UNM-LA Advisory Board members from left, David Sutton, Board President Steve Boerigter, Michelle Hall, Pat Soran and UNM Branch Campus Liaison Jerry Dominguez. Photo by Nancy Coombs/UNM-LA
The UNM Los Alamos Advisory Board met Monday, April 10 in a Special Meeting to take action on the proposed fiscal year 2018 operating budget.
The Special Meeting to review and approve the upcoming budget occurs every year in April, but this year, with the seriousness of the state economy and the recent line item veto actions that eliminated funding to higher education by Gov. Susana Martinez, this year’s budget meeting faced significant challenges.
One constant theme that was repeated throughout the meeting was a resounding “Thank You” to the Los Alamos community for their support of the campus with the successful mill levy election in January of this year. Most New Mexico higher education institutions are embroiled in significant budget reduction exercises involving furloughs, lay-offs, or program phase-outs in order to meet the diminishing resources from the state. Some institutions are proposing budgets that utilize reserves to meet operating needs. Because UNM-Los Alamos had gone through extensive “belt tightening” measures in the past, and operated for years on very limited resources, the UNM-LA Advisory Board made the decision last year to ask the local community for support.
The successful mill levy election in January has made it possible for UNM-LA to avoid major cuts to programs and staff. The additional funding to UNM-LA approved by the voters in January will represent “new” money to the campus when the funds begin to be received in fiscal year 2018.
The budget, presented on Monday night, was prepared based on currently available information, with contingency plans and scenarios anticipating potential additional cuts also identified. During the recent legislative session, the proposed state appropriation to UNM-LA, before the recent line item veto by the governor, would have reduced total funding by 6.5 percent from FY17. This was a result of last year’s special session cuts and an additional 1 percent cut total higher education funding during the recent legislative session.
Ten years ago, the funding from state appropriations to UNM-Los Alamos represented 54 percent of all revenues. Before the Governor’s veto action, the proposed FY18 state appropriation to UNM-LA would have represented a reduction that amounted to 30 percent of all revenues. If the upcoming Special Session implements further reductions to higher education, the percentage will drop further.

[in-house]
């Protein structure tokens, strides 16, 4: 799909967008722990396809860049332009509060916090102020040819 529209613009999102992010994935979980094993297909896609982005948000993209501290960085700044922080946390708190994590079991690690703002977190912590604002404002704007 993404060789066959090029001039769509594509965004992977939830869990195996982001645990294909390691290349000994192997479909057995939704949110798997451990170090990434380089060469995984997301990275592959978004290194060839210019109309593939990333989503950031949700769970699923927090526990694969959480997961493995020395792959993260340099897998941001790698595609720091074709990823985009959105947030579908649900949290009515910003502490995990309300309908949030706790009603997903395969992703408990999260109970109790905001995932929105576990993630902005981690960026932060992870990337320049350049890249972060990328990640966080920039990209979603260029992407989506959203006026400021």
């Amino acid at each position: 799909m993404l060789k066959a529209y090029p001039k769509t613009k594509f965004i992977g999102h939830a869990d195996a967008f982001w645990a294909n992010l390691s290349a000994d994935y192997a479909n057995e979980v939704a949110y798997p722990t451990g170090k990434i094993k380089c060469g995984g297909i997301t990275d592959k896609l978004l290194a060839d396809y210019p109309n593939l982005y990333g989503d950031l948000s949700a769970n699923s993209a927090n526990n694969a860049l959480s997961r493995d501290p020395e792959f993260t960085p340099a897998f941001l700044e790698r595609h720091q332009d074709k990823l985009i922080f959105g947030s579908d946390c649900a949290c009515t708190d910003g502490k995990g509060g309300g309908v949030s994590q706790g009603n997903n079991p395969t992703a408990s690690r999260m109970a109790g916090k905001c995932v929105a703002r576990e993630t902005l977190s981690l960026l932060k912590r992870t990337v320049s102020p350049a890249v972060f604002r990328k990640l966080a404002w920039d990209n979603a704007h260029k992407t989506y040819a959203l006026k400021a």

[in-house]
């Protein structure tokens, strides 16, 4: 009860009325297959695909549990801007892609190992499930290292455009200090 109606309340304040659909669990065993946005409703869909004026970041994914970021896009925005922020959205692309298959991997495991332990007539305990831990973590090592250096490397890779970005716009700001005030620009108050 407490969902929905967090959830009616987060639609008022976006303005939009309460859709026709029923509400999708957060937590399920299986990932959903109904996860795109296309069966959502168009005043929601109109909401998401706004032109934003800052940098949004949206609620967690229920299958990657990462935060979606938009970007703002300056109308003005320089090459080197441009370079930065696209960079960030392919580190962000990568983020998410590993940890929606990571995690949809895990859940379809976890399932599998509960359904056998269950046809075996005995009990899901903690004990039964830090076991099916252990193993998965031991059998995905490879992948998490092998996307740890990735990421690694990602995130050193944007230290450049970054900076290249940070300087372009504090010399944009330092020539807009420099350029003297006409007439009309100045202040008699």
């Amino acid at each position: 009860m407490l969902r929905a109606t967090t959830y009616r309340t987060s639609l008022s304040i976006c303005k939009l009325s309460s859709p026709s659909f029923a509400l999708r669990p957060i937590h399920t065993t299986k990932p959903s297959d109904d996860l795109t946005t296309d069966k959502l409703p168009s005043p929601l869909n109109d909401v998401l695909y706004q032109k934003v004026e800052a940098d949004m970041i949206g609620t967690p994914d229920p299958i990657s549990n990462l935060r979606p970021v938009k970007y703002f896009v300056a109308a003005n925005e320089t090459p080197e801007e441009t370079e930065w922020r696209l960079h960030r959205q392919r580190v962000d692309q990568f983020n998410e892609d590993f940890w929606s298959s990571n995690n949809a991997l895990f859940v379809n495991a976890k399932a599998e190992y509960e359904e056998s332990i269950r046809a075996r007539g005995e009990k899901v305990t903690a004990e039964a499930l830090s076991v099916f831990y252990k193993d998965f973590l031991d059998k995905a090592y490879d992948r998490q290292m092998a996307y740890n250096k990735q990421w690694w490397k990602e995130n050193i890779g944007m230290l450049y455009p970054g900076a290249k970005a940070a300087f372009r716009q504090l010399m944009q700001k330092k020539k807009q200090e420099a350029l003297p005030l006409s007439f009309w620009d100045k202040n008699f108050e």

UNM-LA Director of Business Operations Lisa Wismer noted, “The proposed budget approved by the Advisory Board included a recommended 4 percent tuition increase to students. UNM-Los Alamos has averaged a 6 percent tuition increase annually over the last ten years. The Board cited the growing enrollments and high quality of education as indicators of why students choose UNM-Los Alamos and value the instruction they receive. This recommendation by the Advisory Board must be approved by the UNM Board of Regents. A meeting to address proposed tuition increases for all UNM campuses has been delayed.
The budget was prepared keeping in mind the strategic priorities of the campus and the items that were noted during the Mill Levy campaign. UNM-LA CEO Cindy Rooney specifically noted that voters were asked to provide support that would:
- Restore strategic positions that had been lost since 2013, such as Engineering and Computer Science faculty, Library staff and a Grant Writer;
- Continue key strategic programs such as the cybersecurity and internship program; and
- Expand and create new programs to serve the community, such as EMS, Fire Science, and the Certified Nursing Assistant programs. During the budget development process, campus departments submitted their proposed budgets with a focus to honor the commitments communicated during the mill levy election.
UNM-LA Advisory Board President Steve Boerigter thanked the UNM-LA staff. He noted that the Advisory Board had been elected by the citizens of Los Alamos to represent the community.
“The budget process is simply a plan. I think that the budget that was presented represents the commitment to the items that were identified to the community during the mill levy campaign, and as the state budget situation is resolved, then we will adjust the plan as needed,” Boerigter said.
Boerigter also noted that the new resources as a result of the successful mill levy election has enabled UNM Los Alamos to plan for the future and continue to serve the community for years to come.